In my personal life, I am an elected official and serve on Elizabethtown Borough Council. In that capacity, I started a blog called Chronicling Elizabethtown about seven years ago with the focus of covering local news from my perspective as a member of Borough Council. Since my focus is on local news, municipal government and what’s happening in Elizabethtown, Pa., it serves its purpose well of getting the word out to the community. As a result, it gets the appropriate kind of traffic that I would expect (a few dozen visits per week).
Chronicling Elizabethtown has been around long enough now, and has apparently generated enough traffic, that it shows up on the radar of public relations professionals. For a couple of years now, I have received emails from many of those folks pitching products, reviews and ideas for their clients. As a PR pro myself, that’s a good thing to do. The problem is the vast majority of these pitches have nothing to do with Elizabethtown, local government or any topics that I write about. Consider this pitch that I got just this week.
“Happy Monday! Just wanted to circle back around to see if you would like to set up an interview with our style experts to get the latest on bridal fashion for 2015! Also, please let me know if you are working on any bridal or fashion stories and would like hi-res images.”
If you’ve spent more than 2 minutes reading Chronicling Elizabethtown, you know it has nothing to do with brides, bridal parties or the wedding industry.
And then there was this one from last year (remembering that I focus on local government and related news):
“Please allow me to introduce Healthy HooHoo-premium feminine care- for any upcoming feature opportunities.”
If either of the PR people above were pitching for Major League Baseball, these would have been wild pitches that went flying far outside the strike zone.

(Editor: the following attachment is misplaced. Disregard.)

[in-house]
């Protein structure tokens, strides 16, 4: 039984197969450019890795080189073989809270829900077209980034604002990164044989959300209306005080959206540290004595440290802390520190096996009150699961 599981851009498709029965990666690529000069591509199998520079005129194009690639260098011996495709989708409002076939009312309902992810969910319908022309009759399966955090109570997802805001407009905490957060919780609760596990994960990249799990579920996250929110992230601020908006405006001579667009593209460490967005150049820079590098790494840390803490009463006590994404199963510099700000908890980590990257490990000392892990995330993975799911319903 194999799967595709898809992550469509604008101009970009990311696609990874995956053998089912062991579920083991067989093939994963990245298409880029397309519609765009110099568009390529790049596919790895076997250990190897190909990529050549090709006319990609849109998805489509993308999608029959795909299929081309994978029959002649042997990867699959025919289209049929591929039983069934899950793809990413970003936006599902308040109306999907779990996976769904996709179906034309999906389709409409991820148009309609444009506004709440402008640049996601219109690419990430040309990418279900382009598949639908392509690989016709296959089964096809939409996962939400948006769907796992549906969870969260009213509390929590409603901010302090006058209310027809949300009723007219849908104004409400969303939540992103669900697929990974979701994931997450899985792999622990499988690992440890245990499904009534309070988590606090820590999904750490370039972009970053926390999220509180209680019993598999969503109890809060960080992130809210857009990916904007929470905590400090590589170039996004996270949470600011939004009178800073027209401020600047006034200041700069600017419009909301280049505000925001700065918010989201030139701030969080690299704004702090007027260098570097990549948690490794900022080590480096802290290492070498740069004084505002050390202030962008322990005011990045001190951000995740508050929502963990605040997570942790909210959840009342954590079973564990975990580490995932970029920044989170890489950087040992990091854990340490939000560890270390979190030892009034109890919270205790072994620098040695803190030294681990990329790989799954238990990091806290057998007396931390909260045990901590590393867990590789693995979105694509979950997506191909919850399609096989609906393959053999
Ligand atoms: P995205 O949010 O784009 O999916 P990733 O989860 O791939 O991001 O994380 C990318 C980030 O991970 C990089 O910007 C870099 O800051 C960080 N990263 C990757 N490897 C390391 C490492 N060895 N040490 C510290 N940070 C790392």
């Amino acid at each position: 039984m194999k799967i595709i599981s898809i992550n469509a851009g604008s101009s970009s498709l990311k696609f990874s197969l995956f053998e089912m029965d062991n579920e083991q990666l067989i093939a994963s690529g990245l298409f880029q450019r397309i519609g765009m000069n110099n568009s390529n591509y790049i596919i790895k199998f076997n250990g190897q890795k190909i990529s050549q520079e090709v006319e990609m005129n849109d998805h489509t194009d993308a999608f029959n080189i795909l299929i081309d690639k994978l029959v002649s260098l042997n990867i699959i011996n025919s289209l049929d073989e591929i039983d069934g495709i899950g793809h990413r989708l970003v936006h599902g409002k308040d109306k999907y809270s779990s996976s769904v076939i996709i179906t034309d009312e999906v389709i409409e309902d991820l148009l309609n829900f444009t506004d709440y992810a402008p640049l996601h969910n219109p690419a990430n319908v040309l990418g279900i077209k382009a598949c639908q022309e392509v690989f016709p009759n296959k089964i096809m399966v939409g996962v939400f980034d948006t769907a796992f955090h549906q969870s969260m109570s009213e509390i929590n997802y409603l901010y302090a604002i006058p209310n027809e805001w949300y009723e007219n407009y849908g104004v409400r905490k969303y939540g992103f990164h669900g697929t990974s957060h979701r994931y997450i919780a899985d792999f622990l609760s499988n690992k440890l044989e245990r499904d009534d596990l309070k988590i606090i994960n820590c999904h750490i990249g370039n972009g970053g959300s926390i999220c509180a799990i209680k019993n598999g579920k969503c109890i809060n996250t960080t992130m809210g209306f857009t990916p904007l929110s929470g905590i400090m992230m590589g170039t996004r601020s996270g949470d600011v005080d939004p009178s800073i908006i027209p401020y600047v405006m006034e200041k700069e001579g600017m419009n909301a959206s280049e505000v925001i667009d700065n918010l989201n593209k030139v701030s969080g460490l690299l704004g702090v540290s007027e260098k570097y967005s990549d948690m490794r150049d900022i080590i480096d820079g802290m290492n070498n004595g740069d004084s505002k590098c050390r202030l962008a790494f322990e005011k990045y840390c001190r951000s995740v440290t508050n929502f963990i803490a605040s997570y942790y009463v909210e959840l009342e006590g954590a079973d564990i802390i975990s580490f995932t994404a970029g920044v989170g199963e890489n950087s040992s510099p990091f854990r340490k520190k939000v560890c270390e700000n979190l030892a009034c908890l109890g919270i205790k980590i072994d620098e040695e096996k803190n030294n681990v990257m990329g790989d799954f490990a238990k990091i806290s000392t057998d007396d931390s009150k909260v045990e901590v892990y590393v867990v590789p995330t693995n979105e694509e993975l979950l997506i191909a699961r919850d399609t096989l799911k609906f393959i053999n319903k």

Why do I get pitches like this? The answer is twofold. Clients hire PR professionals to generate buzz about their products or issues by getting coverage in the media and on blogs. Too often, the client is simply happy to know that the PR agency or professional has emailed pitches to as many bloggers as possible. And the PR pro is happy to oblige without further explanation of where those pitches went – so there’s little to know research into the blogs. Maybe Healthy HooHoo’s CEO was happy that the company’s PR agency pitched to dozens of blogs. But I would want to know how effective those pitches were. How many generated coverage? And what kind of coverage? Furthermore, how much new business did the pitches generate?
While it’s true that public relations isn’t rocket science, it does take effort and thought to do effective work on behalf of clients. For instance, I have a client who is building medical clinics in the Democractic Republic of the Congo using green building practices and manufacturing building products with locally available supplies. It’s a good story made better because the architect in charge sold all of his belongings and moved to the Congo to work on the project. Rather than cast a wide net in pitching this story, I did some research and found a number of publications and blogs that cover architecture. I also pitched the story to the architect’s hometown paper, which covered the story.
If you hire a PR consultant or firm, you want their work to be effective. You’ve hired them for results, not just to make you feel good. And that means taking the time to research where pitches should be sent and not just blasting them out to bloggers everywhere.